On 9 June 2020, Health Protection Scotland (HPS), part of Public Health Scotland (PHS), published its annual surveillance report describing overseas outbreaks of infectious intestinal disease in 2019.
This report presents information from the surveillance system that HPS uses to collect and disseminate information on potential outbreaks of infectious intestinal disease believed to have been acquired abroad, which is defined as two or more confirmed cases of infection, or at least one confirmed case where others are alleged to have been ill.
The coronavirus (COVID-19) pandemic continues to affect almost all countries across the world. Most European countries imposed strict lockdown measures early in 2020 to contain and control the outbreak. In Europe, the initial peak of COVID-19 cases has passed and many countries, including the UK, are now either planning to ease their lockdown measures or have already begun to do so.
The pandemic led to unprecedented international border closures, with some travel restrictions being imposed without notice. Over the coming months these restrictions may lift, although they will remain subject to change. Full details of travel restrictions by country can be found on the Foreign and Commonwealth Office (FCO) information pages.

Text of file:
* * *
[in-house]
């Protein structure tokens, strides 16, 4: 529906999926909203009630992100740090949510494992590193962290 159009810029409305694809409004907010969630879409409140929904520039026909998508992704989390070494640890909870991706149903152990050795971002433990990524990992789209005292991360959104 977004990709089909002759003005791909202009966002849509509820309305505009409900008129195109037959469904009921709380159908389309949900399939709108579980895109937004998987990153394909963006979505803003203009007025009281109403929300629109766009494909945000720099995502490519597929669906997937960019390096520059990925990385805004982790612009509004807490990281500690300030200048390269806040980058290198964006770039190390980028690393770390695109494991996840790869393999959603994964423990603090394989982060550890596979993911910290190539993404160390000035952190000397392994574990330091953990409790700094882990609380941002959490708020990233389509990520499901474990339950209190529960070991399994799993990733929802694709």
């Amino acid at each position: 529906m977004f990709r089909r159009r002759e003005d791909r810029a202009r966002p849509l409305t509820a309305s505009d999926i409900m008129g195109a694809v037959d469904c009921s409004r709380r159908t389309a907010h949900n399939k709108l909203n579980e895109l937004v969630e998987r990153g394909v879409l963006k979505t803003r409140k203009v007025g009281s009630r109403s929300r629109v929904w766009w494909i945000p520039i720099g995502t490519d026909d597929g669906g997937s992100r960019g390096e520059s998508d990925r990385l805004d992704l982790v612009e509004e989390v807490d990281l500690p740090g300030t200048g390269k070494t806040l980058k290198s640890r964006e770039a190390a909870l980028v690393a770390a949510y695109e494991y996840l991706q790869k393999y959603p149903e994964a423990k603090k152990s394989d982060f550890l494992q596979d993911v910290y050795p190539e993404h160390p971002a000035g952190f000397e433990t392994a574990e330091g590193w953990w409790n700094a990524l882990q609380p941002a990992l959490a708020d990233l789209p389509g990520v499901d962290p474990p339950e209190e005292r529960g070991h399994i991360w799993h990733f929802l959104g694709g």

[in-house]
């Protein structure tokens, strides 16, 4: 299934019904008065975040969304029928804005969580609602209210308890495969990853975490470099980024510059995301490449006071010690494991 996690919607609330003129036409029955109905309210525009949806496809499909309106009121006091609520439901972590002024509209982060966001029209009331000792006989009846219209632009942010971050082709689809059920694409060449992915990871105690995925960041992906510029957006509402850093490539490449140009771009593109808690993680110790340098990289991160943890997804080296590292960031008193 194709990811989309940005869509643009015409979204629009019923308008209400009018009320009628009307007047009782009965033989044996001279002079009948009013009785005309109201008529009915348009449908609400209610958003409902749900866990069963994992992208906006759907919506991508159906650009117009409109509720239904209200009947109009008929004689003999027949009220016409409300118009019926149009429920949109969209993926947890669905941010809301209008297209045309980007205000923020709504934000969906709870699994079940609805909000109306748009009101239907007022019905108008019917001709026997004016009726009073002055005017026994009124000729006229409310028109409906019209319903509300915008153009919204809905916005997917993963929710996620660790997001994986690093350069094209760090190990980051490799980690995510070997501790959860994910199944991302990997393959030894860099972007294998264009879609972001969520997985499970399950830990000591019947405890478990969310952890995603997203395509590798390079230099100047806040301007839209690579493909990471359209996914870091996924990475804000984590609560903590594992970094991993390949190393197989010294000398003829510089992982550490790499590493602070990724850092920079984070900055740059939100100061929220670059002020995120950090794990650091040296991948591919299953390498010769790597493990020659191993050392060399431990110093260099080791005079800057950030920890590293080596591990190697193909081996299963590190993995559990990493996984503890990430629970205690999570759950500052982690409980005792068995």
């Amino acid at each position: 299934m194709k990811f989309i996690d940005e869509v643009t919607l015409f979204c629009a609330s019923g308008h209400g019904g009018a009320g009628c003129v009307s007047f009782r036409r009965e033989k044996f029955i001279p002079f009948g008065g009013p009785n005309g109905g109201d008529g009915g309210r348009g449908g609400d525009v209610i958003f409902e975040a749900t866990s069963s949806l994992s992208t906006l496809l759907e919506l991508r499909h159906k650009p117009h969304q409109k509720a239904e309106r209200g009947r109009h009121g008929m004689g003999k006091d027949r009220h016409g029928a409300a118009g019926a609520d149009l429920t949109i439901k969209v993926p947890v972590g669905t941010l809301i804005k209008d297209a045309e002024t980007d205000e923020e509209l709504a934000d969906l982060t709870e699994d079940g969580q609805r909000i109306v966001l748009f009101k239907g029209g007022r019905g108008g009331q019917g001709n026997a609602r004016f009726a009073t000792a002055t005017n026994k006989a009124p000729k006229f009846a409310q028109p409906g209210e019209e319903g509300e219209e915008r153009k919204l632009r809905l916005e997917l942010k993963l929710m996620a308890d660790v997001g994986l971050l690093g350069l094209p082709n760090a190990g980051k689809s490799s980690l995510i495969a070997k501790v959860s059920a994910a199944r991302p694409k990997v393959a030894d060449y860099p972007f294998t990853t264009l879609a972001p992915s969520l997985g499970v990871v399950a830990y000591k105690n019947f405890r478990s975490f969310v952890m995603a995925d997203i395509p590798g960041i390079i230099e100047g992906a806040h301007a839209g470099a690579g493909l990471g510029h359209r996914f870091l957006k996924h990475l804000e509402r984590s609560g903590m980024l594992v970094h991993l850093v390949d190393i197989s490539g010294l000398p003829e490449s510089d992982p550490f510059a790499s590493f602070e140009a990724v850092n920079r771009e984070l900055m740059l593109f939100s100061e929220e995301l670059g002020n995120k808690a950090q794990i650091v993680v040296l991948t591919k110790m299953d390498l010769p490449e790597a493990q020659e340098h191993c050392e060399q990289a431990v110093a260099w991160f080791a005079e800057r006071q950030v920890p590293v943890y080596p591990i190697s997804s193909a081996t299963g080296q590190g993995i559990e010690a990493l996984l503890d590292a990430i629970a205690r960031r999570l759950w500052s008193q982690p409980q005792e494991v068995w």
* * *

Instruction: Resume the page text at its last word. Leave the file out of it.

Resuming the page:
As lockdown restrictions ease in the UK, many will be considering travel over the summer months, or reviewing pre-existing travel bookings. The fitfortravel website has published information on COVID-19 health considerations for travel, highlighting issues travellers should consider when deciding whether or not to pursue travel this summer. The Exceptional Travel Advisory Notice issued by the FCO advising British nationals against all but essential travel worldwide remains in place.
On 22 May 2020, the UK Government home office announced self-isolation (quarantine) plans for all arrivals into the UK, including returning British nationals, commencing on 8 June 2020. These measures will be under review and should be checked both prior to travel and before returning home on the UK Government website.
Information relating to travel and COVID-19 is available on the TRAVAX (for healthcare practitioners) and fitfortravel (for the general public) websites.
Information on COVID-19 for the general public is available on the NHS Inform (Scotland) and the NHS.UK (rest of the UK) websites.
Information and resources on COVID-19 for health professionals is available on the Health Protection Scotland (HPS) (Scotland) and Public Health England (PHE) (rest of the UK) websites.
Source: TRAVAX, 26 May 2020
The World Health Organization (WHO) has reported a new outbreak of Ebola virus disease (EVD) in Mbandaka, Équateur Province, Democratic Republic of the Congo (DRC). This is a different area from the large outbreak that has been ongoing in the east of the country since 2018.
On 18 May 2020, a 27-year-old woman died in hospital in Wangata, a commune of the city of Mbandaka. Three other people from the same community in the Air Congo Quarter of Wangata became ill and died of a similar disease in the following days. The last death occurred on 30 May 2020, with this patient testing positive for EVD. A health worker and his wife were subsequently admitted to hospital with symptoms of EVD and they have also tested positive.